high lift jacking points

Submitted: Saturday, May 31, 2014 at 03:35
ThreadID: 108025 Views:4341 Replies:4 FollowUps:2
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Hi all,

Just wondering where the best points to use your hilift jack are.

I have a 75 series troopy, it has the factory (ARB?) bullbar, there seems to be these little cut outs on either side of the bottom of the bar where the leg of the jack would locate nicely.

Just not sure if the bar has the strength to actually jack from. I have seen some bars with the little "T" section which I assume is also for locating the jack.

I also have the brush bars that run from the bull bar to the beginning of the rear wheel arch, they are U-bolted to the chassis in about 4 locations. The U-bolts are quite sturdy looking but I'm not sure if they are designed to support the weight of the car.

Apart from that there's not really any other places on the car that I can actually get the jack under.

If anyone has any ideas I'd love to hear them.

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Reply By: MactrolPod - Saturday, May 31, 2014 at 08:10

Saturday, May 31, 2014 at 08:10
rb where ever you put the jack to lift you have to make sure it wont slide sideways on the lifting point.
Using a brush bar or side step / slider which are normally round is really dangerous, those jacks slide really easily.
The safest way to lift is by using a "Lift Mate" on the wheels, its a pain to use if changing a wheel as once lifted you need to support the vehicle with blocks or whatever then release the jack.
You get one shot at this life, don't stuff it up by being unsafe.
Lifting with Hilift jacks can go wrong really quick.
AnswerID: 533492

Follow Up By: Allan B (Member, SunCoast) - Saturday, May 31, 2014 at 09:02

Saturday, May 31, 2014 at 09:02
This "Lift Mate" accesory can be real handy. Watch this video by Pat Callinan for a demo of its use directly on a wheel.

My Troopy also has no dedicated lift points on the bumpers but the Lift Mate can hook under the bar in a position where it will not slip. It was also to advantage on the front bullbar as the top leans forward and otherwise obstructs the jack. I have also used it as intended directly on a wheel to good effect where it had slipped into a washout.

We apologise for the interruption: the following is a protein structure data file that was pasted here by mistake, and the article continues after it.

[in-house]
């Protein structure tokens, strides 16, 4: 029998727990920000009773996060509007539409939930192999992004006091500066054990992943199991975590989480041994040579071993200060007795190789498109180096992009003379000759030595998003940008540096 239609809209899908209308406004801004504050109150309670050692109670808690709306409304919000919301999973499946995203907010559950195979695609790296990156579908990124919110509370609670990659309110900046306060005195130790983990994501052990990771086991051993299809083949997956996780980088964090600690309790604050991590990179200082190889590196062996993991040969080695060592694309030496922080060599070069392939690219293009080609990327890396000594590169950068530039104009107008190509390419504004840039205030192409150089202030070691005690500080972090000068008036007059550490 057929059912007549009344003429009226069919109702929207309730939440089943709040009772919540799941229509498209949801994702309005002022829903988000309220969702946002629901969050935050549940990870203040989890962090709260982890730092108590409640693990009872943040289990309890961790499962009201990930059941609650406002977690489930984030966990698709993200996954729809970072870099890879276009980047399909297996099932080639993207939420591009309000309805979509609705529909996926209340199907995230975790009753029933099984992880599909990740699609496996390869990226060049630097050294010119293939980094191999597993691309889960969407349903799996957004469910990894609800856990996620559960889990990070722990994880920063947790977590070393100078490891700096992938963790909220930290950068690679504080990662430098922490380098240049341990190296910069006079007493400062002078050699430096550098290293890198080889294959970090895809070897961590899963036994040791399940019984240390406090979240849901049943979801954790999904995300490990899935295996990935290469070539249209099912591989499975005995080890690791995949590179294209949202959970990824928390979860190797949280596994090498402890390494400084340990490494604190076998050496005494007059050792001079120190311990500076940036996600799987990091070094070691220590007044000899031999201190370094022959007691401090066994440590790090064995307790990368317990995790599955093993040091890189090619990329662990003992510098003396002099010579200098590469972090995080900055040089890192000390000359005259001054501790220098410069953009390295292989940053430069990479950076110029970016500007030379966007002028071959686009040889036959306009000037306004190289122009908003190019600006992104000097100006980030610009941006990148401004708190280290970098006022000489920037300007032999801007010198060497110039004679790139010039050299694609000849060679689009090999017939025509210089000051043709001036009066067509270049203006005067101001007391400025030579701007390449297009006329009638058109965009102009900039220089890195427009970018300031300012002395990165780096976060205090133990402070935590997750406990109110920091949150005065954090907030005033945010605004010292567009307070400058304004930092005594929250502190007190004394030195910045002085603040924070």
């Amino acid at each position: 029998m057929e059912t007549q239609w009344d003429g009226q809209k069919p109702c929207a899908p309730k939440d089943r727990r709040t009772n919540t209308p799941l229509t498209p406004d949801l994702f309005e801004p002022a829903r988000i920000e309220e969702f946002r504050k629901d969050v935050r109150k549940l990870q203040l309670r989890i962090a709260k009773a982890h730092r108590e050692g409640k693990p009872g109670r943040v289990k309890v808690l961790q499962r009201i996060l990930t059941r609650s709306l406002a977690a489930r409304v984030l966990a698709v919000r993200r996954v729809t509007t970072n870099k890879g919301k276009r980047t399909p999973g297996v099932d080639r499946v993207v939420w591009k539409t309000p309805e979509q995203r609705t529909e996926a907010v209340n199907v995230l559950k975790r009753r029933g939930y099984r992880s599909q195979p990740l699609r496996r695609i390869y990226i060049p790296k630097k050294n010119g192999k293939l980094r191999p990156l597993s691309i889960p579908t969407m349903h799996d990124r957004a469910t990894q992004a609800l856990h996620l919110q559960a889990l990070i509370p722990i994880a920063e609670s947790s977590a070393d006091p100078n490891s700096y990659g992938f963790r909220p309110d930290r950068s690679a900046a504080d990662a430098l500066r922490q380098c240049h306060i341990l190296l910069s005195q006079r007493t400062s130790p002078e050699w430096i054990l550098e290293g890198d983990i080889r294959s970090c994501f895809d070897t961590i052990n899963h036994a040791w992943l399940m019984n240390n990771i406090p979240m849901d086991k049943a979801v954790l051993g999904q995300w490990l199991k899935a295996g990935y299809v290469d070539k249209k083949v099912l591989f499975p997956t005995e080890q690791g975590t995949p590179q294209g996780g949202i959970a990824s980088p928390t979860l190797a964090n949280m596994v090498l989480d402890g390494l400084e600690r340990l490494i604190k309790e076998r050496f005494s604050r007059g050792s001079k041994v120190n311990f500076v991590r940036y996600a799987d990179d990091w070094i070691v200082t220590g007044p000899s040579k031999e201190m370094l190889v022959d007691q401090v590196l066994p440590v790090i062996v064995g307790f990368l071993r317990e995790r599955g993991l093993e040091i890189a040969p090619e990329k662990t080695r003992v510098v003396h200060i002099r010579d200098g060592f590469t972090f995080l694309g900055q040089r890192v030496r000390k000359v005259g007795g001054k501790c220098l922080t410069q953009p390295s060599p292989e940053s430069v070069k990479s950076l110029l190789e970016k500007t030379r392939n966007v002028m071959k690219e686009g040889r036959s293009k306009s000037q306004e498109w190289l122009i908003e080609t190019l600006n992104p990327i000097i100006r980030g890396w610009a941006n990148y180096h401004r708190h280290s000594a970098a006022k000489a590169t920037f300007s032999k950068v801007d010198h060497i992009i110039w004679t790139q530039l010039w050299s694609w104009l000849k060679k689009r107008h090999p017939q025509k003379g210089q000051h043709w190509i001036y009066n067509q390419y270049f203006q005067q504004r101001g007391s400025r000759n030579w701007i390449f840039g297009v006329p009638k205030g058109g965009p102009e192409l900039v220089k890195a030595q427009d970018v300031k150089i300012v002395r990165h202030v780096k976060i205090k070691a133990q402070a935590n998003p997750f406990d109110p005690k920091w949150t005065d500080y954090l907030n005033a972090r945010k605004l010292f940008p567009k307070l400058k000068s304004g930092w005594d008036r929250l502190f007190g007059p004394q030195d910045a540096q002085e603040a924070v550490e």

Mine came from ARB.

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FollowupID: 816866

Follow Up By: MactrolPod - Saturday, May 31, 2014 at 09:20

Saturday, May 31, 2014 at 09:20
Will try using mine as you suggest Allan, make it an even more versatile bit of equipment
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Reply By: The Bantam - Saturday, May 31, 2014 at 21:06

Saturday, May 31, 2014 at 21:06
There are two camps regarding high lift jacks....for and against.

There are a lot of people who recon that high lift jacks are neither use nor ornament.....there are also those who think they are gods gift to 4wders.

the truth is....a hell of a lot of vehicles a high lift jack is no use at all...mostly because there is no good place to attach them where they are secure and do not foul on the body.

Back in the day when 4wds had big heavy bumpers front and rear and or all encompasing bar work...and those bumpers where away from the body...like on a 45 series or early nissan....they where probaly a fabulous thing.
But with the modern vehicles with their pedestrian friendly fronts and pasenger car style body work....their helpfull ness is lessening.

AnswerID: 533519

Reply By: Bob Y. - Qld - Sunday, Jun 01, 2014 at 16:06

Sunday, Jun 01, 2014 at 16:06

Would expect an ARB bar to be able to withstand lifting with your jack. The side rails should also support some lifting, if it was done adjacent to the u-bolt mounting points. I'd take some care to make sure the hi-lift is vertical, looking from the side of vehicle,and be aware that the angle of the jack shaft moves, to some degree, towards the shiny panels of your troops. Only trouble with using a hi-lift jack if you're bogged, is the vehicle has to go up a long way , before the wheels start to rise.

Watch out for the handle on those jacks! We had a jillaroo evacuated by RFDS, when she was hit on the jaw by a hi-lift. She wasn't heavy enough to hold the handle securely! Though she was certainly strong enough.

A better solution, and probably somewhat safer, is to use a bottle jack, on a adequate base plate, and jack against the upper edge of the rim, or under the hub on the axle. This will give immediate lift, and as long as you have plenty of packing, to go under the tyre, then you'll soon escape the problem. I've even used a Toyota bottle jack, on the free-wheel end of the hub, and got out of my predicament in 30-40 minutes.

Not at home at moment, but might post a photo later in the week.


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AnswerID: 533555

Reply By: Batt's - Thursday, Jun 05, 2014 at 18:16

Thursday, Jun 05, 2014 at 18:16
I had one mounted on the step of my old 40 ser back in the 80's it was a handy bit of gear but you can easily scratch your paint or even dent your panel with one because of the nature of the jack which wouldn't matter too much on an old car but would make a mess of a new one . Now days if I was to get something I would probably look an exhaust jack as a better option.
AnswerID: 533786

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